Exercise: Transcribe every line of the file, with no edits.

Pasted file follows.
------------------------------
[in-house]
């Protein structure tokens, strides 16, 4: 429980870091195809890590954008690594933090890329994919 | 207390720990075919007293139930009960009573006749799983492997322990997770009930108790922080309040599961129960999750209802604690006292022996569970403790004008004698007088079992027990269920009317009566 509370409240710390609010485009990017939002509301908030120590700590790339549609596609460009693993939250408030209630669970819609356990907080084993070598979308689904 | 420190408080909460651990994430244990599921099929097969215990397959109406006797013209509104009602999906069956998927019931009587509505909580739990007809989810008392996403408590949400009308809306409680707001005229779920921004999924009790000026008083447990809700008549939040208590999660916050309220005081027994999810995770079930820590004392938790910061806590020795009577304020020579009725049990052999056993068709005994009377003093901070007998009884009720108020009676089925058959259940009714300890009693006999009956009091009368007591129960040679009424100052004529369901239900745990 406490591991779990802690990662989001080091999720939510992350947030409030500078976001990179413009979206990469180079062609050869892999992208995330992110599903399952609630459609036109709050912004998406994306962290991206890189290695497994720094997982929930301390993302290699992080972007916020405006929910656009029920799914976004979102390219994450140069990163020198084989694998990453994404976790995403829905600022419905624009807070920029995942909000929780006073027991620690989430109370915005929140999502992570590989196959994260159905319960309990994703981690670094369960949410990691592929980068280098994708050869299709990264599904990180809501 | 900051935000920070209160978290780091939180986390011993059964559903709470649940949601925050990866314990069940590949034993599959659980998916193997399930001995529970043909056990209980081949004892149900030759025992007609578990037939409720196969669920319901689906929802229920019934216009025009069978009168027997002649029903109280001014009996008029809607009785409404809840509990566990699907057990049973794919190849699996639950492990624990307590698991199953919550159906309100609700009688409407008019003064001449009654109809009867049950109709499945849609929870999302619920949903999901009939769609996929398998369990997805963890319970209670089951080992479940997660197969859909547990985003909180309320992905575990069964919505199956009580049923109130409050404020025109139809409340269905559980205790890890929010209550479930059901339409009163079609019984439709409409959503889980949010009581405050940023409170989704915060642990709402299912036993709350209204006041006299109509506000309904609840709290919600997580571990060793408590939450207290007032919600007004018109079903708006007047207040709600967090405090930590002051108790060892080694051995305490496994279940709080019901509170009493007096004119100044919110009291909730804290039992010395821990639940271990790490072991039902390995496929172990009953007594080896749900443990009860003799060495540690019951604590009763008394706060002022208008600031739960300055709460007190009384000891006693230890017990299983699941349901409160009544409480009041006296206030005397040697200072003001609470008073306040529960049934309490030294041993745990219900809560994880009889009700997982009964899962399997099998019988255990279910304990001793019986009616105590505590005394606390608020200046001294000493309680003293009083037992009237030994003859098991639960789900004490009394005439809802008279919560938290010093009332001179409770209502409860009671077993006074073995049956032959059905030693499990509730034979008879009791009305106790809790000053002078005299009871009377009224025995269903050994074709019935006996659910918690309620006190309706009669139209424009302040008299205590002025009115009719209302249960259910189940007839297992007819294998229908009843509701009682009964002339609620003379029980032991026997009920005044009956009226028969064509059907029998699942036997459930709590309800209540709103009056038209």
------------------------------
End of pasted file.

[in-house]
């Protein structure tokens, strides 16, 4: 429980870091195809890590954008690594933090890329994919 | 207390720990075919007293139930009960009573006749799983492997322990997770009930108790922080309040599961129960999750209802604690006292022996569970403790004008004698007088079992027990269920009317009566 509370409240710390609010485009990017939002509301908030120590700590790339549609596609460009693993939250408030209630669970819609356990907080084993070598979308689904 | 420190408080909460651990994430244990599921099929097969215990397959109406006797013209509104009602999906069956998927019931009587509505909580739990007809989810008392996403408590949400009308809306409680707001005229779920921004999924009790000026008083447990809700008549939040208590999660916050309220005081027994999810995770079930820590004392938790910061806590020795009577304020020579009725049990052999056993068709005994009377003093901070007998009884009720108020009676089925058959259940009714300890009693006999009956009091009368007591129960040679009424100052004529369901239900745990 406490591991779990802690990662989001080091999720939510992350947030409030500078976001990179413009979206990469180079062609050869892999992208995330992110599903399952609630459609036109709050912004998406994306962290991206890189290695497994720094997982929930301390993302290699992080972007916020405006929910656009029920799914976004979102390219994450140069990163020198084989694998990453994404976790995403829905600022419905624009807070920029995942909000929780006073027991620690989430109370915005929140999502992570590989196959994260159905319960309990994703981690670094369960949410990691592929980068280098994708050869299709990264599904990180809501 | 900051935000920070209160978290780091939180986390011993059964559903709470649940949601925050990866314990069940590949034993599959659980998916193997399930001995529970043909056990209980081949004892149900030759025992007609578990037939409720196969669920319901689906929802229920019934216009025009069978009168027997002649029903109280001014009996008029809607009785409404809840509990566990699907057990049973794919190849699996639950492990624990307590698991199953919550159906309100609700009688409407008019003064001449009654109809009867049950109709499945849609929870999302619920949903999901009939769609996929398998369990997805963890319970209670089951080992479940997660197969859909547990985003909180309320992905575990069964919505199956009580049923109130409050404020025109139809409340269905559980205790890890929010209550479930059901339409009163079609019984439709409409959503889980949010009581405050940023409170989704915060642990709402299912036993709350209204006041006299109509506000309904609840709290919600997580571990060793408590939450207290007032919600007004018109079903708006007047207040709600967090405090930590002051108790060892080694051995305490496994279940709080019901509170009493007096004119100044919110009291909730804290039992010395821990639940271990790490072991039902390995496929172990009953007594080896749900443990009860003799060495540690019951604590009763008394706060002022208008600031739960300055709460007190009384000891006693230890017990299983699941349901409160009544409480009041006296206030005397040697200072003001609470008073306040529960049934309490030294041993745990219900809560994880009889009700997982009964899962399997099998019988255990279910304990001793019986009616105590505590005394606390608020200046001294000493309680003293009083037992009237030994003859098991639960789900004490009394005439809802008279919560938290010093009332001179409770209502409860009671077993006074073995049956032959059905030693499990509730034979008879009791009305106790809790000053002078005299009871009377009224025995269903050994074709019935006996659910918690309620006190309706009669139209424009302040008299205590002025009115009719209302249960259910189940007839297992007819294998229908009843509701009682009964002339609620003379029980032991026997009920005044009956009226028969064509059907029998699942036997459930709590309800209540709103009056038209």